The crew of Discovery hits a serious rough patch early on in Season 3. They're permanently disconnected from everything they've ever known in the 23rd century, and don't have anyone to talk to. PTSD in space is something the Trek franchise tends to glaze over, but Discovery just changed that.
In Season 3, episode 4, "Forget Me Not," Keyla Detmer (Emily Coutts) loses her cool with her shipmates, and the scene touches on something the Star Trek canon has only ever hinted at — the people flying these ships are often treated like crap.
Spoilers ahead for Star Trek: Discovery Season 3, episode 4.
After learning the warp engines are fixed in in Wrath of Khan, Admiral Kirk says "Bless you, Scotty! Go Sulu!" This line is a total microcosm for a perpetual bias in most Trek narratives: The engineer making the ship's engines work has a hard job, but the pilot just kind of presses a button. Sure, Kirk, Picard, Sisko, Janeway, and Archer tended to push their chief engineers to the limit, but we expect the helmsperson to be a steady rock.
Our original Trek flight controller was Sulu (George Takei) who was mostly left to his facial expressions to convey any stress about piloting the USS Enterprise. In The Final Frontier, when Kirk casually orders Sulu to pilot a shuttlecraft into the shuttle bay at top speed, Sulu reminds everyone that "actually, it's my first attempt." This scene is mostly played for laughs, but the larger point remains; Kirk (and the audience) just kind of expect the helmsperson of their respective starships not to mess-up or get stressed out. But what if they did?
Since the start of Discovery Season 3, the show has been teasing out that exact question. After taking a hard fall in Episode 2, "Far From Home,"Lt. Detmer has been noticeably shaken. In Episode 4, she snaps. After Stamets (Anthony Rapp) takes some credit for maintaining the Spore Drive, Detmer says, "I"m the one who flies this monster!"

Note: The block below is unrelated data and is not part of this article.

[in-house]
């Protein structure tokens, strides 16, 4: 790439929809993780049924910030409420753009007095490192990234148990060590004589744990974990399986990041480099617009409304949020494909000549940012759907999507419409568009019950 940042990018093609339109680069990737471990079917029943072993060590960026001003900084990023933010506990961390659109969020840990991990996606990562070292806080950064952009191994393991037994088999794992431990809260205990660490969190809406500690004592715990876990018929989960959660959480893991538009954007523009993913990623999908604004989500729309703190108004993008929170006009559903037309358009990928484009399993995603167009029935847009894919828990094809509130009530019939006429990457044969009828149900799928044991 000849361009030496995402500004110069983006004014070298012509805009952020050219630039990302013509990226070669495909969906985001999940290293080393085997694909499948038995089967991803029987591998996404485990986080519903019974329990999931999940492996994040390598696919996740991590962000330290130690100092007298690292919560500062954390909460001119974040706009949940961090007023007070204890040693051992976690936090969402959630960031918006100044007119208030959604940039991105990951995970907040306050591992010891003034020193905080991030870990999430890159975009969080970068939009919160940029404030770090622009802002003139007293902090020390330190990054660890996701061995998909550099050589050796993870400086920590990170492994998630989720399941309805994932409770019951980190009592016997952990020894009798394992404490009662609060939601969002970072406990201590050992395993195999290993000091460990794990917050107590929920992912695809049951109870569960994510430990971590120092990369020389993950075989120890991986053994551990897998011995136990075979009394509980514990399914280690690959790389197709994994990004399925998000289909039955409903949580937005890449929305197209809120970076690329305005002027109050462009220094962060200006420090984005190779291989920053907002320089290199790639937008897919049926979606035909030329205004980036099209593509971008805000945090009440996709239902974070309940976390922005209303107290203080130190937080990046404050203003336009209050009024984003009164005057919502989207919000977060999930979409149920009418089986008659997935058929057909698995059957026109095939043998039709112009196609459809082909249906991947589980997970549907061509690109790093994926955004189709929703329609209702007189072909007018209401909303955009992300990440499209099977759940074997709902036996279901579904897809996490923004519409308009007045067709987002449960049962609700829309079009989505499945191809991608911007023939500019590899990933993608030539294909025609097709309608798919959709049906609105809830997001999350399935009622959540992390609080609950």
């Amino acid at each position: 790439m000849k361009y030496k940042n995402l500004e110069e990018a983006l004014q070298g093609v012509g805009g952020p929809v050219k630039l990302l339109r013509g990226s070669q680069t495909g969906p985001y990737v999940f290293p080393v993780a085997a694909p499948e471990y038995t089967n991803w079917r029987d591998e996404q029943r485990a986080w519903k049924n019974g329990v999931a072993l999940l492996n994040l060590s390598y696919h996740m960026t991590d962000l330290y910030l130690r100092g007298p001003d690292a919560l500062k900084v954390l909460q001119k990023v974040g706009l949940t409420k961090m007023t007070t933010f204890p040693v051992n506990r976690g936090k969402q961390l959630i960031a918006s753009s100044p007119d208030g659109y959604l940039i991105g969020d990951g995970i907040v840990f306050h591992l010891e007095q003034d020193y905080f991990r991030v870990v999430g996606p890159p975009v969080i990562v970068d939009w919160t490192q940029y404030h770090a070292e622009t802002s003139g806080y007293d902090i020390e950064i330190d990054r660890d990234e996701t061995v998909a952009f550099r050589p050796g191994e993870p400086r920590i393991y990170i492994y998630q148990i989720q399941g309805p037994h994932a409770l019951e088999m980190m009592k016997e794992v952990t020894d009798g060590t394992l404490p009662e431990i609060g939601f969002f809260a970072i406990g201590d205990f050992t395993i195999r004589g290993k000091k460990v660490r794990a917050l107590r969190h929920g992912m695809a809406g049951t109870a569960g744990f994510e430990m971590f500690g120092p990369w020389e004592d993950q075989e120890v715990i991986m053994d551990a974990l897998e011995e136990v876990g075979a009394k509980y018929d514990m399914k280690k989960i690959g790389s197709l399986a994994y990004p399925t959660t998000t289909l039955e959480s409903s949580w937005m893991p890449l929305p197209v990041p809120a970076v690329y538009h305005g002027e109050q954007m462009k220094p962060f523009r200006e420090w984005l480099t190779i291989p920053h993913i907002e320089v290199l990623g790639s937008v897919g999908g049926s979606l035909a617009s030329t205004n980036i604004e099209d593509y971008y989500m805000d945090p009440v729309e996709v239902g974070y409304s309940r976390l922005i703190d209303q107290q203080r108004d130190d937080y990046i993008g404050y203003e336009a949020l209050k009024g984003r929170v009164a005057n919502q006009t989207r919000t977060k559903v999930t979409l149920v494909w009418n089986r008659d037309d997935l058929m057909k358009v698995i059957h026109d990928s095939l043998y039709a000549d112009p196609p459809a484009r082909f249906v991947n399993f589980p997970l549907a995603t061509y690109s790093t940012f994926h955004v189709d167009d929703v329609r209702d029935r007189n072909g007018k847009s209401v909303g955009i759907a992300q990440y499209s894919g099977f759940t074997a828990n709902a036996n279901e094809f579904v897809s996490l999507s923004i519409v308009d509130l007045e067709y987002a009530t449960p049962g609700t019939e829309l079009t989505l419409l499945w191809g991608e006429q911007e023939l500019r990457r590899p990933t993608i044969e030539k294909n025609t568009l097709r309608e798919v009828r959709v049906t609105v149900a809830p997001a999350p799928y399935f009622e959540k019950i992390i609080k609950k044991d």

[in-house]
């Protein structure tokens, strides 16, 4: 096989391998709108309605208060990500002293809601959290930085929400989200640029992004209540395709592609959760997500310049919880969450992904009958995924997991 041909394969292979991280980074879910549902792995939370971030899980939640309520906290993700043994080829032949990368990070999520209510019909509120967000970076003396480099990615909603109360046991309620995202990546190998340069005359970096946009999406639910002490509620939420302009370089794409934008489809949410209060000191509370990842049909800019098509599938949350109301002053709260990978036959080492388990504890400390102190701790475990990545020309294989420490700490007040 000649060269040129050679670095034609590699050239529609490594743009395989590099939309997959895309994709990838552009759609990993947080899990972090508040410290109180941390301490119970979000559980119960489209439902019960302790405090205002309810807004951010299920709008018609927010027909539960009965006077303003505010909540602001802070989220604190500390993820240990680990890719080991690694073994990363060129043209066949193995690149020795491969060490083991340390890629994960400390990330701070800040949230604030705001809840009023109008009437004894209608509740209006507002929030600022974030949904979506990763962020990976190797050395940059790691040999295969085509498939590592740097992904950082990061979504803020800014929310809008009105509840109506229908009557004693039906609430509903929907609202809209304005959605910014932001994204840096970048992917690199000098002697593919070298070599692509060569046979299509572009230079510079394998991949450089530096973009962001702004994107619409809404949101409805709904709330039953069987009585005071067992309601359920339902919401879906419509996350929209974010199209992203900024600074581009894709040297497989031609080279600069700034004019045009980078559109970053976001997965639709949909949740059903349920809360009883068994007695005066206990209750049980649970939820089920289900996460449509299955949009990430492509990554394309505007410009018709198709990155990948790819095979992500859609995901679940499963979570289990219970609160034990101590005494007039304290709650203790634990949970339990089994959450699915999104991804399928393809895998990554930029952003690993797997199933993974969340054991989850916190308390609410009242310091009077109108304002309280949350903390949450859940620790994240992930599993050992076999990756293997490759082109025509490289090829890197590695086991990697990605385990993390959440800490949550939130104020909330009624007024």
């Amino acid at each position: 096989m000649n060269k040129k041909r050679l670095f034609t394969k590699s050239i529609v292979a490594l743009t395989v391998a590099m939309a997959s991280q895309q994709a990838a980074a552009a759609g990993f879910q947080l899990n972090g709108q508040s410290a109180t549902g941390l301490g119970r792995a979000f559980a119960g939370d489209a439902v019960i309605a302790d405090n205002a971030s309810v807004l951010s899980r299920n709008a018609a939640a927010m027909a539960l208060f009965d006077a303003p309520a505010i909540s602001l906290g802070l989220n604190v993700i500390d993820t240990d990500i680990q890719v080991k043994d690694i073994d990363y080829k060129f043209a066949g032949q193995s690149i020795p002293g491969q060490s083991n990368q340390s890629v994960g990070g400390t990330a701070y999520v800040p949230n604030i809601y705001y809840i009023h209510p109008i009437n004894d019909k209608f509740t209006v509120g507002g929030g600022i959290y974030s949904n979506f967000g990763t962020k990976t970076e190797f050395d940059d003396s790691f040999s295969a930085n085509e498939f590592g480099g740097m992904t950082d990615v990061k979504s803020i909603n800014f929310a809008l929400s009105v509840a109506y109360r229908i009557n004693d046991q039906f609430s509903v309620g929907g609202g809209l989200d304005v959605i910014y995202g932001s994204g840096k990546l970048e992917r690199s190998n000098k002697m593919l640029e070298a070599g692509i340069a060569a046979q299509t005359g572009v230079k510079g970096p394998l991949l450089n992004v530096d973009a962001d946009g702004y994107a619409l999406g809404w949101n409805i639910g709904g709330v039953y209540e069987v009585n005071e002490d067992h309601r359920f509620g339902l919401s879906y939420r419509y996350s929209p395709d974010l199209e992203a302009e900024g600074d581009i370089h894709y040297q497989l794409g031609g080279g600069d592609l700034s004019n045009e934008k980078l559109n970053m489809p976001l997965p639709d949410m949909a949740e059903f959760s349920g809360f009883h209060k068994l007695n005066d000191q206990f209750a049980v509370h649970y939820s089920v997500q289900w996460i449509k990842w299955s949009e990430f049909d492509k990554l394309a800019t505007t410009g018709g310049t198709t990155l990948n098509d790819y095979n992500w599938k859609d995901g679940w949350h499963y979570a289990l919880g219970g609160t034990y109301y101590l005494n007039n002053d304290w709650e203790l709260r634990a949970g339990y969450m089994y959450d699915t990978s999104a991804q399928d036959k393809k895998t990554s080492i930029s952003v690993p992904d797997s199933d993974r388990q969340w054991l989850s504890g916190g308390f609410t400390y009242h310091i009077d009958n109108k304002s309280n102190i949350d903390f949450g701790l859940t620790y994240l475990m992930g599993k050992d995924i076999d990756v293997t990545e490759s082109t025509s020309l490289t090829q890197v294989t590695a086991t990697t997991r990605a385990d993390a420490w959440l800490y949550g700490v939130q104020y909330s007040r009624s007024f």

She's right. But the most interesting thing about this is that Star Trek has never really talked about this before. Yes, some pilots make errors on Trek, but the main characters who we see episode after episode and in all the films never talk about how stressful it is to fly a giant hunk of metal through space. Whether its Sulu or Tom Paris, or Lt. Valeris in The Undiscovered Country, the pilots of Trek's biggest (literally, biggest) spaceships are usually taken for granted.
When Sulu is promoted to Captain in Star Trek VI, even he yells at his helmsman, some poor dude who says "She'll fly apart, sir!" Sulu, taking a cue from Kirk bellows, "Well fly her apart!"
In Discovery, when Detmer admits to Dr. Culber that she's having a rough time with the responsibility she jokes, that pilots are supposed to be "macho," a moment that outright acknowledges the stereotype of the hot-shot pilot that pervades not only the Trek canon but a ton of other sci-fi narratives, too. For some reason, in a lot of sci-fi narratives, our focus tends to stay with the characters in charge, and not always with the people pushing the buttons. Or, if we are worried about pilots — like say, in Star Wars — we rarely check-in on the ones who made mistakes. Though a few Star Wars novels and comics touched on this, it's not like we really linger on Wedge's guilt over pulling out of the Death Star Trench, or Luke's concerns about his skills after crash-landing two ships in The Empire Strikes Back.
Star Trek has always explored psychological realism in greater depth than Star Wars, but until now, both franchises have had the same attitude toward star pilots, placing them in two broad categories — awesome or dead.
Thankfully, is Discovery breaking down this trope with Keyla Detmer. Yes, flying a cool spaceship makes you a badass. It doesn't mean it's not the most stressful job in the galaxy.
Star Trek: Discovery airs Thursdays on CBS All Access.